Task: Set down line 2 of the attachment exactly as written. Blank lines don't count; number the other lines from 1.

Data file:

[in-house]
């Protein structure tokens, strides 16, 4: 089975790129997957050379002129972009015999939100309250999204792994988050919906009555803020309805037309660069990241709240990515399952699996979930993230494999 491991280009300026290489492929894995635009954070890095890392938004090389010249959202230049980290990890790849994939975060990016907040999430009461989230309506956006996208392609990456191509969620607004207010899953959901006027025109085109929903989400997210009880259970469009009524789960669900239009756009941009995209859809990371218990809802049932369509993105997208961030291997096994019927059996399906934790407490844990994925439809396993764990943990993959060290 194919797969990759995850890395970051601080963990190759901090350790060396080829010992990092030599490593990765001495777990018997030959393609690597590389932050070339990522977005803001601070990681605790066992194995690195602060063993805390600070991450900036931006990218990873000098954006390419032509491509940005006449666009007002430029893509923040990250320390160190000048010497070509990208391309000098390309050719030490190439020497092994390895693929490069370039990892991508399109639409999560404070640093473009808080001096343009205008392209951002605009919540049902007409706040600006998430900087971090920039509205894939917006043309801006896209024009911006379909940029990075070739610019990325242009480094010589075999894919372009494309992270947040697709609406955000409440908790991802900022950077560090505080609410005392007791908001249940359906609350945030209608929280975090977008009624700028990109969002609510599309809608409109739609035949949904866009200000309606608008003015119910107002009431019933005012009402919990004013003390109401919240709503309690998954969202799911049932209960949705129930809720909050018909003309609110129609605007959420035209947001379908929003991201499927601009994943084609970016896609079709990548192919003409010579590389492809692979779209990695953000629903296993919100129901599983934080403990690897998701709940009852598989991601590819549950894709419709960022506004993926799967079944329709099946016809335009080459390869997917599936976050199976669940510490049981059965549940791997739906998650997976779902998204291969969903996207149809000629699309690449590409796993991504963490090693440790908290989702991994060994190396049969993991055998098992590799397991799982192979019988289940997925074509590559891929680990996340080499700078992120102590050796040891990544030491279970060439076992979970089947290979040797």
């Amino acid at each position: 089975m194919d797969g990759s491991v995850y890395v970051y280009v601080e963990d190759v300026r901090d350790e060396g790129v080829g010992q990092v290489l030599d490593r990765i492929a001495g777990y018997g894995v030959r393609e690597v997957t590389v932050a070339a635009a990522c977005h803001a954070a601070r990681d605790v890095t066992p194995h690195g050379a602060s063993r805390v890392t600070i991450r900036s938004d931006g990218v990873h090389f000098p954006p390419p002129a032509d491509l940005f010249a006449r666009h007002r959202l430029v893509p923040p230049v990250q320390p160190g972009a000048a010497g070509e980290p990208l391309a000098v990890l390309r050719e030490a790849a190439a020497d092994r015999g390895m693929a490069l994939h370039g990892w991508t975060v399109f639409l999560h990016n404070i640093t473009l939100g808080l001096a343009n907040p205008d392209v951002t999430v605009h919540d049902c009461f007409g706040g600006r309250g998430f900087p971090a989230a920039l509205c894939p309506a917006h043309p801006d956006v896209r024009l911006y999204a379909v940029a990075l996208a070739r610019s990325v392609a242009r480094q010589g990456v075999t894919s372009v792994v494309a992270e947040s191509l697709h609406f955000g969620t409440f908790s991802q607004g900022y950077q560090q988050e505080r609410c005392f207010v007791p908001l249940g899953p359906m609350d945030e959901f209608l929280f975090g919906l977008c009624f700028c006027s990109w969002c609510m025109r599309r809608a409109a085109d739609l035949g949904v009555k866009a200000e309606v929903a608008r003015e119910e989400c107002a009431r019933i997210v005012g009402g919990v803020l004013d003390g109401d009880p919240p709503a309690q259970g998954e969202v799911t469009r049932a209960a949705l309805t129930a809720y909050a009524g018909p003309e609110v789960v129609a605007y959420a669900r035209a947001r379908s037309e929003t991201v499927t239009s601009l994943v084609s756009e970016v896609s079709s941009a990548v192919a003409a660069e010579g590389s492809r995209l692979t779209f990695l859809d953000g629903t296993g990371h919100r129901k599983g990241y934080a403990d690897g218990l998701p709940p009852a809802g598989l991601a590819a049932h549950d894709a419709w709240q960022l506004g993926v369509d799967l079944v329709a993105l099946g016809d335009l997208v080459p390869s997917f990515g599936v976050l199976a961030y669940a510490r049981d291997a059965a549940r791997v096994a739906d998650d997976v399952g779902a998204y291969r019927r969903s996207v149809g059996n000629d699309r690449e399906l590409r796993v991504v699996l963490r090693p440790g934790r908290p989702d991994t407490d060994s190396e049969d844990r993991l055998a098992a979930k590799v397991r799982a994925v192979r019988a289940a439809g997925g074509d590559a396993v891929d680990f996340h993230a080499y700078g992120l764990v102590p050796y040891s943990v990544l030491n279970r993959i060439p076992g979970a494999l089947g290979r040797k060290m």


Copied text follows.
């Protein structure tokens, strides 16, 4: 089975790129997957050379002129972009015999939100309250999204792994988050919906009555803020309805037309660069990241709240990515399952699996979930993230494999 491991280009300026290489492929894995635009954070890095890392938004090389010249959202230049980290990890790849994939975060990016907040999430009461989230309506956006996208392609990456191509969620607004207010899953959901006027025109085109929903989400997210009880259970469009009524789960669900239009756009941009995209859809990371218990809802049932369509993105997208961030291997096994019927059996399906934790407490844990994925439809396993764990943990993959060290 194919797969990759995850890395970051601080963990190759901090350790060396080829010992990092030599490593990765001495777990018997030959393609690597590389932050070339990522977005803001601070990681605790066992194995690195602060063993805390600070991450900036931006990218990873000098954006390419032509491509940005006449666009007002430029893509923040990250320390160190000048010497070509990208391309000098390309050719030490190439020497092994390895693929490069370039990892991508399109639409999560404070640093473009808080001096343009205008392209951002605009919540049902007409706040600006998430900087971090920039509205894939917006043309801006896209024009911006379909940029990075070739610019990325242009480094010589075999894919372009494309992270947040697709609406955000409440908790991802900022950077560090505080609410005392007791908001249940359906609350945030209608929280975090977008009624700028990109969002609510599309809608409109739609035949949904866009200000309606608008003015119910107002009431019933005012009402919990004013003390109401919240709503309690998954969202799911049932209960949705129930809720909050018909003309609110129609605007959420035209947001379908929003991201499927601009994943084609970016896609079709990548192919003409010579590389492809692979779209990695953000629903296993919100129901599983934080403990690897998701709940009852598989991601590819549950894709419709960022506004993926799967079944329709099946016809335009080459390869997917599936976050199976669940510490049981059965549940791997739906998650997976779902998204291969969903996207149809000629699309690449590409796993991504963490090693440790908290989702991994060994190396049969993991055998098992590799397991799982192979019988289940997925074509590559891929680990996340080499700078992120102590050796040891990544030491279970060439076992979970089947290979040797």